Alex Lobos is a renaissance man of design. When he’s not evangelizing sustainable design, he’s re-engineering champagne glasses. Or teaching industrial design students at the Rochester Institute of Technology. Or playing drums for Guatemalan rocks bands.
It saves me time: If I want to explore variations of an existing artifact, I don’t have to model it from scratch. I can capture and edit it directly in ReMake or I can also export it to Fusion 360 to play more it with or combine with other models.
It helps me to maintain design intent: many times, designers are happy with a physical mock-up but then need to use it only as reference when remaking it in CAD. This causes a lot of details to be “lost in translation” but ReMake allows for the actual model to be digitized in a format that can be directly edited in Fusion 360.
It’s fun and easy to use: ReMake aligns well with Fusion 360 in terms of having a simple and intuitive interface. There’s no significant learning curve that requires a lot of wasted time trying to learn the software before getting the results that I want.
How have you (or plan to) use ReMake with your students? In your own work?
I’ve enjoyed using ReMake in a number of applications. My students are also becoming very interested in using it with their projects. We have some projects going on around accessible technology, prosthetic design and healthcare interaction, and ReMake will be a very important tool so that we can develop designs that connect better with their users and their physical needs.
What inspired you to re-engineer the bicycle pedal?
This pedal goes back to the idea of exploring improvements for an existing design in a quick way. When looking at the existing pedal I realized that I would waste a lot of time modeling it from scratch in the computer. ReMake allowed me to capture it quickly but also to make edits to the surface and even add geometry to it in a very short time. I wasn’t expecting for this process to substitute a final design for manufacturing but I felt that it was a great way to see if a new design could work. I was also interested in exploring how well ReMake can be applied for mechanical designs that tend to be more geometric and precise. I was very happy with the results of the pedal redesign for quick concept exploration.
How does starting with a 3D model help the process of developing on things that already exist?
We live in a 3D world. If we model in a physical world, we automatically validate the interaction that we’ll have with a product. ReMake helps in capturing this physical exploration and bring it to CAD in an easy workflow. This process eliminates a lot of assumptions that happen when only designing in CAD, which in many cases lead to huge problems.
Do you think this approach will have an impact on the future of design?
Design is becoming more integrated and intuitive. New technologies allow for designs to become tangible almost immediately. Many of the processes for creating design is also becoming more natural, following human gestures instead of computational commands. ReMake is an excellent tool for integrating physical and digital worlds and to maximize fluid processes for concept development.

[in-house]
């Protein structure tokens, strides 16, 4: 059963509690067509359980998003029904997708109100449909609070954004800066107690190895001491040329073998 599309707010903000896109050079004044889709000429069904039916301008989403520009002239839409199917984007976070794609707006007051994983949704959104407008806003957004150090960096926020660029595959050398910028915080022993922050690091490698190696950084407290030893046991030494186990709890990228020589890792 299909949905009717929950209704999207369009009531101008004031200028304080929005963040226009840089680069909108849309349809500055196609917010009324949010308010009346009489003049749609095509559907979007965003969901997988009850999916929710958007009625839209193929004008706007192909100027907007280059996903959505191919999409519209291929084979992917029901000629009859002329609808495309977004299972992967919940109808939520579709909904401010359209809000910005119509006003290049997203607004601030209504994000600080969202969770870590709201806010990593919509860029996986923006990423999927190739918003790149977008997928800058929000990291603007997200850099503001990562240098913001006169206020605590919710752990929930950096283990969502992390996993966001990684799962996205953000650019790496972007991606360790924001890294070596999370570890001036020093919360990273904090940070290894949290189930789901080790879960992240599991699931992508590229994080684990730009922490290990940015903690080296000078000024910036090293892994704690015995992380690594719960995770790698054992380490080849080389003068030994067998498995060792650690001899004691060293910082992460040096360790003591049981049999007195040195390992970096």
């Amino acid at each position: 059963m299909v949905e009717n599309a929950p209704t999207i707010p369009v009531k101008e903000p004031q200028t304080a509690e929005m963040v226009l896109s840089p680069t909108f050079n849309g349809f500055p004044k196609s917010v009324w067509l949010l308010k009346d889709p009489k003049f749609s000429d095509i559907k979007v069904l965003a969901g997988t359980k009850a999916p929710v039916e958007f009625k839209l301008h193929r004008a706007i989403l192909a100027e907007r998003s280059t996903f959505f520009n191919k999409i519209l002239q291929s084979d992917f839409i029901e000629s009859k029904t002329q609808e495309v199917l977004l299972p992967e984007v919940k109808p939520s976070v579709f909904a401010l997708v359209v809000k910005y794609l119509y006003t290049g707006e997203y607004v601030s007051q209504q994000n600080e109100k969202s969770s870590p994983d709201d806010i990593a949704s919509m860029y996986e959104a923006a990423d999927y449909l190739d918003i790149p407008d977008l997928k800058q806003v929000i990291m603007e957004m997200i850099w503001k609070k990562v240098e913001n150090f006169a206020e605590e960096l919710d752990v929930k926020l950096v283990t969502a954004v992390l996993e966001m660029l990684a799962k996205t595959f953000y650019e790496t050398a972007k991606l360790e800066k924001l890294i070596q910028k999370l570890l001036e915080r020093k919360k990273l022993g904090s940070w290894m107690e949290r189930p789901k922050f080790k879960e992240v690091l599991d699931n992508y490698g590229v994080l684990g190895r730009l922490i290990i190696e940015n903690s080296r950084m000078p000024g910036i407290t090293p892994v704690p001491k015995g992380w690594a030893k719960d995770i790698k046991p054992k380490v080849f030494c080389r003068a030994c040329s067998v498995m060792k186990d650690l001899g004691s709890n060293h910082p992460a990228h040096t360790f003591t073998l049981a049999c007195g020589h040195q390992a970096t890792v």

How were you introduced to ReMake and why do you like it?
ReMake is very easy to use and extremely powerful for capturing physical products and editing mesh faces. This type of manipulation is not common in traditional CAD for designers. You can create interesting geometries but it’s harder to manipulate sections of faces as if you were sculpting them. ReMake allows you to do that! In addition, ReMake can export geometries in formats that make them completely editable in Fusion 360. This capability makes it a must-use software for workflows in industrial design.
What are you working on now? What’s next?
My personal interests tend to focus on sustainability, technology and emotional design. Lately I’ve explored how software like Fusion 360 and ReMake can help in sustainable product design, in terms of creating products that are simpler and that capture feedback from potential users in a more natural way. The more that users connect with their products the more (and longer) that they use them, making the products more relevant and sustainable.
Alex’s Tips & Tricks
1. Use Bridge to quickly create sections:
When editing the pedal in ReMake I wanted to add support sections. After deleting faces in opposite ends sections I was able to connect them with “Bridge”, eliminating the need of going to a CAD software to add geometry to the model.
2. Smoothing surfaces out results in models with better quality:
ReMake can capture A LOT of details, which sometimes translates to faces that have too much texture and variations. Using the “smooth” tool to clean faces helps in exporting models with cleaner surfaces into Fusion360.
3. Be careful with how many faces are exported to Fusion 360:
Importing a model with too many faces into Fusion 360 might make it challenging to edit. It’s useful to export a few files, each with different number of faces, in order to find a face-count that provides the necessary surface quality with the simplest geometry.
Alex was born in Guatemala where he started his career as industrial designer. Currently, Alex is Graduate Director and Associate Professor of Industrial Design, and extended program faculty at Golisano Institute for Sustainability, at the Rochester Institute of Technology. Read more about his work here. His research and academic work has been sponsored by companies such as Autodesk, AT&T, Colgate-Palmolive, General Electric, Kraft, Staples, Sun Products, Unilever and Wegmans. Alex is a Fulbright Scholar and holds an MFA from the University of Notre Dame and a BID from Universidad Rafael Landivar.